The other morning, I reached for my toothbrush which is in a little white plastic tray that I took from my mother’s bathroom  She used to keep the tray under her sink and it had nail scissors and her nail file in it.  I just put my stuff on top of her stuff, and it’s been by my bathroom sink since she died.  For whatever reason, that morning, seeing her pink nail file brought tears to my eyes.  I swiped the tears away, sort of irritated with myself for crying over a nail file.  It seems like I miss her more than ever.  I miss my dad more than ever.  I have to remind myself that it’s okay to cry.  It’s okay to be sad.

So I guess dreaming about drowning on a rollercoaster it pretty indicative of where I am in my life.  I am  riding my bike, walking, skating some, and helping James with the harvesting when I can.  There’s a clay class starting next week to look forward to and another writing class coming up.  And of course I’m surrounded with great friends and family.  I know I avoid my tears and fake happy and try to pretend that everything is fine, but I guess when it comes down to it, I’m just doing the best I can.  I’m going to keep showing up and writing myself through this.

 

 

 

Joan Jett and the Class of ’19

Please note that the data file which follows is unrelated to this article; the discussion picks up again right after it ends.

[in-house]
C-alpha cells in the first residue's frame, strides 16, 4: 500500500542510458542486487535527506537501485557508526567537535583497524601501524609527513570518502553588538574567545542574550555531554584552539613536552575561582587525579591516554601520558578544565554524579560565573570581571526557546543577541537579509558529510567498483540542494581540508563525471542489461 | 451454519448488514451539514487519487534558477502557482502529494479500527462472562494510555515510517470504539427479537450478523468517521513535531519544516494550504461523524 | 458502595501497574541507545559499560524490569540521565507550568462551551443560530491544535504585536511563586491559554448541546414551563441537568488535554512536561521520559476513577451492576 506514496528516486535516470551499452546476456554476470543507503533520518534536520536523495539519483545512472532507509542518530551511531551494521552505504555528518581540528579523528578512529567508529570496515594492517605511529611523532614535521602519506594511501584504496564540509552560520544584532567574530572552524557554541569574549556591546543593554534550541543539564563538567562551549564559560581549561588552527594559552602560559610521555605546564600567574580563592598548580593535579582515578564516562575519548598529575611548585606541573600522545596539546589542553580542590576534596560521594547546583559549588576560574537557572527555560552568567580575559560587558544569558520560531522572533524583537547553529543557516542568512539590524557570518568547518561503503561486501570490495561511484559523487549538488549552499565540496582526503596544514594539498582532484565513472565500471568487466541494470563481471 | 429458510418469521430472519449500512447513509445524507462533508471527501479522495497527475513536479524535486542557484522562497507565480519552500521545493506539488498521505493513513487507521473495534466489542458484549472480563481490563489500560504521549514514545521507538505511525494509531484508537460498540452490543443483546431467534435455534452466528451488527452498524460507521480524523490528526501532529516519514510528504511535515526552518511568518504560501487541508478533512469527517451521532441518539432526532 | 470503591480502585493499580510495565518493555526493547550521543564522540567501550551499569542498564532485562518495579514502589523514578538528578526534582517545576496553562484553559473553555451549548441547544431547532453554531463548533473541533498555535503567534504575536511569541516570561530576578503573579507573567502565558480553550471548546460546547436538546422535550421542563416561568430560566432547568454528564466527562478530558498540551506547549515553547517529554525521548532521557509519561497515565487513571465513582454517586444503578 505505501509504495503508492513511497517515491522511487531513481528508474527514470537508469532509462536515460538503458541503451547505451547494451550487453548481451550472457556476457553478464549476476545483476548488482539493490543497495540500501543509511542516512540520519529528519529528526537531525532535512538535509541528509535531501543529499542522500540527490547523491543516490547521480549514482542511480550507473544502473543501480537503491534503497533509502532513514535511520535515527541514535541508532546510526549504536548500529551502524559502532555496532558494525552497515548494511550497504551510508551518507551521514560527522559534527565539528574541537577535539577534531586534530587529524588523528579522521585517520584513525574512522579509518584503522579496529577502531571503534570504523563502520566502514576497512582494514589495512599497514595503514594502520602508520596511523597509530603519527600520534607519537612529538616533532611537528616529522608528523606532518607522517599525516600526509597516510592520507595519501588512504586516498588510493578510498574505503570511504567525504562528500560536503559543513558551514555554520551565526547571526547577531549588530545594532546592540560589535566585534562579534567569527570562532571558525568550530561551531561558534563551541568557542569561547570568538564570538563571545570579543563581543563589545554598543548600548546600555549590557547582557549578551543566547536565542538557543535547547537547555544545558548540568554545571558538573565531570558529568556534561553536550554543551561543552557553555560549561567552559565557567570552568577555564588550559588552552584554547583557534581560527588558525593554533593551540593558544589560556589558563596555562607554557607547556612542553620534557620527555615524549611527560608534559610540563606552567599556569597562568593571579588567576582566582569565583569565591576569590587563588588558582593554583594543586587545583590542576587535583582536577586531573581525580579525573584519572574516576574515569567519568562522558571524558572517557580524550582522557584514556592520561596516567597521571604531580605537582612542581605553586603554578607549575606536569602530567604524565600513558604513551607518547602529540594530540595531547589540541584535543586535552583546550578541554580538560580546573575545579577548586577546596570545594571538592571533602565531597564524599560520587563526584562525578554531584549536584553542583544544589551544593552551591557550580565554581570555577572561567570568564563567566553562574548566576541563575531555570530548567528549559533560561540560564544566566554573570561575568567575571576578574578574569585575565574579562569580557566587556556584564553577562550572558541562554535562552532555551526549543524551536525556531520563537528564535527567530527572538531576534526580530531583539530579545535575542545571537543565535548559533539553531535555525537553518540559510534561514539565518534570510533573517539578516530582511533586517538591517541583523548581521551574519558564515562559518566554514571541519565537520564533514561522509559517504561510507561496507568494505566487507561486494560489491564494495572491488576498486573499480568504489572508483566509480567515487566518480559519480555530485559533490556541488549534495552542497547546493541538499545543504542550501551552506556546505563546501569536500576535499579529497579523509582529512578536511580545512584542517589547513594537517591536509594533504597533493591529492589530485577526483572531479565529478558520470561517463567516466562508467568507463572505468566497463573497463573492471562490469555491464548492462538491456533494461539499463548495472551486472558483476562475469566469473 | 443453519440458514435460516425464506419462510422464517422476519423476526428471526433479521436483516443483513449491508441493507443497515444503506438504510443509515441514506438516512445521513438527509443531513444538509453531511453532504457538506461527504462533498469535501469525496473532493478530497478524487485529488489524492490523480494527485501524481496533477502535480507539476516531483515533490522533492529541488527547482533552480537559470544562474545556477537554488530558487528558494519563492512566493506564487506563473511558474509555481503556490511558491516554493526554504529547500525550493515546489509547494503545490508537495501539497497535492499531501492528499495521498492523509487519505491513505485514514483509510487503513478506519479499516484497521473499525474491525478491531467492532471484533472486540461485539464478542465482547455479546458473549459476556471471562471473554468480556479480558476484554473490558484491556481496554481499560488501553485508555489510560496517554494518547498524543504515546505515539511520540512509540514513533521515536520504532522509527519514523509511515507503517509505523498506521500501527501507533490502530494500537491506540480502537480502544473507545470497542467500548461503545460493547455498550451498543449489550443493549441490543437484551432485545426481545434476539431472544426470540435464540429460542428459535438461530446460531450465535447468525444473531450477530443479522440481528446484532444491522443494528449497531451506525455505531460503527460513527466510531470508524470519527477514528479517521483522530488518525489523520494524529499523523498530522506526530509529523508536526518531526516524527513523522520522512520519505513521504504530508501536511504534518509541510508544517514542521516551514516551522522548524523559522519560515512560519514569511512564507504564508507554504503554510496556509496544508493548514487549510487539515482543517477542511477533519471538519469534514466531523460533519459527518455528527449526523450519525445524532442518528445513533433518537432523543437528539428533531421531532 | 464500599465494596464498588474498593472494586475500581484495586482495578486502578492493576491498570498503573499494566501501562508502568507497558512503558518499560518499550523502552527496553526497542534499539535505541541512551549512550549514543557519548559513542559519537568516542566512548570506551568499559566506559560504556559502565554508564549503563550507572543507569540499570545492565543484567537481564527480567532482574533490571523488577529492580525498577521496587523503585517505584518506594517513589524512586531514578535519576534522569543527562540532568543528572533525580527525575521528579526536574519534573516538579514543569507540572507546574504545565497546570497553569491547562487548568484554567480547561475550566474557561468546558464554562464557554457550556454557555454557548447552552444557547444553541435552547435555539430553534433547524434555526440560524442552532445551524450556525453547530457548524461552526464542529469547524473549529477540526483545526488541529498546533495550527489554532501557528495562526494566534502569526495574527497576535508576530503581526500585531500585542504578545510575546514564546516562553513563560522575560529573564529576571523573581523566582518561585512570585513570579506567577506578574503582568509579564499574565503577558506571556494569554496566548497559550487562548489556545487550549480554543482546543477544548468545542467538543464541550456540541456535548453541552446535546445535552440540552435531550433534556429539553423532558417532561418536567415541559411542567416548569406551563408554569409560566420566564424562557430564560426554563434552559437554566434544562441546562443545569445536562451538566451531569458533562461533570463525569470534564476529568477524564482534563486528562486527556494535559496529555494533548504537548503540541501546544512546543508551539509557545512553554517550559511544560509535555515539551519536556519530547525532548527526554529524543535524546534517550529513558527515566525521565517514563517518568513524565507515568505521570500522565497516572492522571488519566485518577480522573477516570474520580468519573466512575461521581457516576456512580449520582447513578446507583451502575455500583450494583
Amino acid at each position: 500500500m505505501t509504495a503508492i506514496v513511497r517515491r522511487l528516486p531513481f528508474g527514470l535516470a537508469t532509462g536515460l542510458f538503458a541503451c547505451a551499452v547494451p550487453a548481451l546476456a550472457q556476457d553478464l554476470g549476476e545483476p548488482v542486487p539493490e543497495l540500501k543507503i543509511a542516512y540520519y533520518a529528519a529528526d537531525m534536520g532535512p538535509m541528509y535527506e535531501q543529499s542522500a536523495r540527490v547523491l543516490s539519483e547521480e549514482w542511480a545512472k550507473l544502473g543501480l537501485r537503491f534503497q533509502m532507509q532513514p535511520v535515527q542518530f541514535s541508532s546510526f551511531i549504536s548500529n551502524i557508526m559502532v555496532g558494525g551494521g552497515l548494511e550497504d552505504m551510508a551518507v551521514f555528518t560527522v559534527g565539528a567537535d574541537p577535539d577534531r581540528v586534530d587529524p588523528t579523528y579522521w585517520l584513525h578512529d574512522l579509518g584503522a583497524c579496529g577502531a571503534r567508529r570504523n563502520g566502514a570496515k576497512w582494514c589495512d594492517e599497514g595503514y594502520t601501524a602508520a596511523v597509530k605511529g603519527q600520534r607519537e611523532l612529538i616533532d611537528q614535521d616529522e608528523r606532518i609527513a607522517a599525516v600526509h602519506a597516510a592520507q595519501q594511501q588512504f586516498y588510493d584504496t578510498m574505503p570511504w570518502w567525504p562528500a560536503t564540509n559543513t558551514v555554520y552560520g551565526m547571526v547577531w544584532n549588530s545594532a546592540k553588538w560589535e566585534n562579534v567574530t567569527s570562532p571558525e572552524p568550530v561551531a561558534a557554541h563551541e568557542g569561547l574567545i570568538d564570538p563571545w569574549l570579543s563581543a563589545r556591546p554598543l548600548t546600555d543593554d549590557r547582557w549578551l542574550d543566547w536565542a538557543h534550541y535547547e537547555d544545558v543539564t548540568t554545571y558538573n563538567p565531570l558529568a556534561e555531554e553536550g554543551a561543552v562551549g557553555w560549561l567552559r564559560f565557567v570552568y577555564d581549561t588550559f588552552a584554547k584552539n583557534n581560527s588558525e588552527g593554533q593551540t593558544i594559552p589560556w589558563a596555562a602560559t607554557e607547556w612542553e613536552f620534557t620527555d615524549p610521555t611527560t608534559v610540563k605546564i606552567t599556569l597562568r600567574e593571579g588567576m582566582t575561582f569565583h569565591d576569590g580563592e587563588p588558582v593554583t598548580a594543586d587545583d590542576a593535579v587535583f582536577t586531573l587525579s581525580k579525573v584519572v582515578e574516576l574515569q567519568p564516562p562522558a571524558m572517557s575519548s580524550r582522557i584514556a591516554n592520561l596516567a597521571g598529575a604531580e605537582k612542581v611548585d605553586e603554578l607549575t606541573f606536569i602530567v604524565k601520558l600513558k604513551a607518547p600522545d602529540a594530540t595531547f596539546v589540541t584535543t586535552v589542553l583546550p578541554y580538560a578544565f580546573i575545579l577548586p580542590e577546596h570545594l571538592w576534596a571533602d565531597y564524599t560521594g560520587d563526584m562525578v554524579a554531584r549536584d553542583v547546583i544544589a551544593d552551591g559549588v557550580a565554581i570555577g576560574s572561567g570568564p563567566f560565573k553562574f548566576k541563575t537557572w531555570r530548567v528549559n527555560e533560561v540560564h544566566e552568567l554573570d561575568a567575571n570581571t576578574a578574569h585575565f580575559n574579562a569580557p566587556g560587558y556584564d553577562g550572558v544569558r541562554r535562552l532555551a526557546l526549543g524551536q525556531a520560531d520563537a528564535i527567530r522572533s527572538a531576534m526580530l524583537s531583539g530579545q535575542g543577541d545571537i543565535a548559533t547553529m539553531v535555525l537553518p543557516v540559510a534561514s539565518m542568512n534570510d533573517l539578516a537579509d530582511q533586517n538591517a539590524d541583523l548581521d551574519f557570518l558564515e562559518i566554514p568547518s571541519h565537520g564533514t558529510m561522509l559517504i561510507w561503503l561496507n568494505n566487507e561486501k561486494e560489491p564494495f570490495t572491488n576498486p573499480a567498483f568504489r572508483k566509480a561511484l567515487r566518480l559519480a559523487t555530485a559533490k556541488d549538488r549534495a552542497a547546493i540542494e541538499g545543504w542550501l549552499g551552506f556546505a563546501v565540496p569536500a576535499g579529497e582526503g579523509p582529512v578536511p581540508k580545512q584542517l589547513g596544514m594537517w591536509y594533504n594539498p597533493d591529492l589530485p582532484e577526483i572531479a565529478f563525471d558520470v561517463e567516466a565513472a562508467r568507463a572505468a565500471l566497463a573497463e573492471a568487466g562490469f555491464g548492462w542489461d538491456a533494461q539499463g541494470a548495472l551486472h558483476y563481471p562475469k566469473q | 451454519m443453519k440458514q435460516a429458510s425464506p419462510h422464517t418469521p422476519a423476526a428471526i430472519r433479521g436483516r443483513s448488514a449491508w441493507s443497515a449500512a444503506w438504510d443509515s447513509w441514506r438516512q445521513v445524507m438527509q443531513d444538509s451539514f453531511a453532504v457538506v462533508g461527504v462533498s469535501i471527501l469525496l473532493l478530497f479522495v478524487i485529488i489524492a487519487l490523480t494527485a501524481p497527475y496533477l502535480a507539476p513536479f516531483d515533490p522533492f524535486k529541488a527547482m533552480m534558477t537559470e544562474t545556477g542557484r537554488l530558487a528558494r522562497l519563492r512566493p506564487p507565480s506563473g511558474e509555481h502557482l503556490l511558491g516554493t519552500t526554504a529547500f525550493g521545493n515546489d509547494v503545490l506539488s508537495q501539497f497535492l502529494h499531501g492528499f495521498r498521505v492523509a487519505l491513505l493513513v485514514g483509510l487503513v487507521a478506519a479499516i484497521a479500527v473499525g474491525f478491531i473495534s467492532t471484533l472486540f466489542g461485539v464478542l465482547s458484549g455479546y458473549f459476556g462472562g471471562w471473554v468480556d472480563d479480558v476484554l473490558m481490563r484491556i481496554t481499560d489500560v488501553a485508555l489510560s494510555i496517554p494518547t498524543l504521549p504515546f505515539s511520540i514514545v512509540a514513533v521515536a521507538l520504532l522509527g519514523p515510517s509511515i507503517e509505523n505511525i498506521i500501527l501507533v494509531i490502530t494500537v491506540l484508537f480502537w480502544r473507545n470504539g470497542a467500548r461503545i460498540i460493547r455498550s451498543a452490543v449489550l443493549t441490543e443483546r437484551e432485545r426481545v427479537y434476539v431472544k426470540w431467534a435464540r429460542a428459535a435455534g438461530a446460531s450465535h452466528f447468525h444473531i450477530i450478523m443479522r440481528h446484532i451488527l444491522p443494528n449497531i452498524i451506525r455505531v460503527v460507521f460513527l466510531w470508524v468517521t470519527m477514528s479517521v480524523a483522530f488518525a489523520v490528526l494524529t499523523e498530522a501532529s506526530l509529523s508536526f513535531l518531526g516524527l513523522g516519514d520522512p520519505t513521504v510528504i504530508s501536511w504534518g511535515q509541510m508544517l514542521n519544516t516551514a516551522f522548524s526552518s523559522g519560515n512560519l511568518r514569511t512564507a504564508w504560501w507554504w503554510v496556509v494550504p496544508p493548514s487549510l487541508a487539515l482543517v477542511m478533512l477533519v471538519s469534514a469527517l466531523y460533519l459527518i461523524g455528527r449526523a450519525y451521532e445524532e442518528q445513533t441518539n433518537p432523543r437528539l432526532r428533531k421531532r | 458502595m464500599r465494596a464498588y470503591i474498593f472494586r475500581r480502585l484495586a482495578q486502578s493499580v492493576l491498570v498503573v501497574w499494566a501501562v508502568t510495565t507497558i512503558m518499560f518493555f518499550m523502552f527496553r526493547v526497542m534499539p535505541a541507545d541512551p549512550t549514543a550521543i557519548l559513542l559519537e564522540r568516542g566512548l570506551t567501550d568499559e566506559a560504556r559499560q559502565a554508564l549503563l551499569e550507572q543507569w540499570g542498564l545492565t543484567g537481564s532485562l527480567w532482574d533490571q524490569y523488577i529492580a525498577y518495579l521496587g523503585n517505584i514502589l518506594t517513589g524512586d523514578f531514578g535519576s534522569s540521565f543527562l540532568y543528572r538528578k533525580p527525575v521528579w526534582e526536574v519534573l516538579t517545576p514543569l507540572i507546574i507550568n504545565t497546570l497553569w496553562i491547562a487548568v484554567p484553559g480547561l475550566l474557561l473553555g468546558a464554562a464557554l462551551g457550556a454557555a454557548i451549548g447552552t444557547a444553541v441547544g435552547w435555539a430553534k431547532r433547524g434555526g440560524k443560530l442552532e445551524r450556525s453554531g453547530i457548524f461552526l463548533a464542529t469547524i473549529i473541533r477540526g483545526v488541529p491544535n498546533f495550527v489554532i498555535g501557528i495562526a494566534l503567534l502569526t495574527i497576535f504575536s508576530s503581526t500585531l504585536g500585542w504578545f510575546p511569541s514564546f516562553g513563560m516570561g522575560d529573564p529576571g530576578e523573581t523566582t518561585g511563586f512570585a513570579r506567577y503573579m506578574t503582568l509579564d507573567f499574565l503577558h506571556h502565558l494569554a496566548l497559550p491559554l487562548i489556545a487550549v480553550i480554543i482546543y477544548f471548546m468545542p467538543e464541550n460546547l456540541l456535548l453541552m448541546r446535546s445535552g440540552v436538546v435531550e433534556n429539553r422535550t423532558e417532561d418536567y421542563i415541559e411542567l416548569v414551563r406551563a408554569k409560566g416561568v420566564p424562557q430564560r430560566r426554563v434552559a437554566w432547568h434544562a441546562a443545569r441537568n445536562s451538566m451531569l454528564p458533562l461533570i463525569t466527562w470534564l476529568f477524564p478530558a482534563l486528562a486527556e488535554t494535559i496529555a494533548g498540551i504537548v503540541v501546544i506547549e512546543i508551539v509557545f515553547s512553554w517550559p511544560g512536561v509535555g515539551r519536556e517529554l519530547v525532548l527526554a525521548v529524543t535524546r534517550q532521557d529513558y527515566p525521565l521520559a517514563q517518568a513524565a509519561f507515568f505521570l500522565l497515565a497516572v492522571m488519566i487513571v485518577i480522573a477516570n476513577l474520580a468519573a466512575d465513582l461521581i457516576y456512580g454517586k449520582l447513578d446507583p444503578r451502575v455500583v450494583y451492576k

40502028_10212675555588552_2524792199921532928_nI remember buying my first Joan Jett cassette tape.  I was about thirteen and I had money from my paper route, so I rode my brother’s BMX to Alco and forked over a ten dollar bill. I popped the cassette in my Walkman, and then in my car stereo when I started driving, then in my house stereo when I got my first apartment. Stevie Nicks, Janice Joplin, Melissa Etheridge, Lita Ford, Joan Jett and Ann and Nancy Wilson. They were my girls. I loved the guitars, and sultry vocals.  They kept me company on long drives, all night marathon study sessions, writing my grad school thesis, and grieving bad break ups. Except for Janice, I have seen them all on stage. That was back in the day, when people stood in line for concert tickets. And I did my time, sitting all night in front of the record store in all kinds of weather to get close to the stage. Sometimes I used my grocery money to get the t-shirt at the show. I could survive on ramen and hand-outs from my cousin’s kitchen.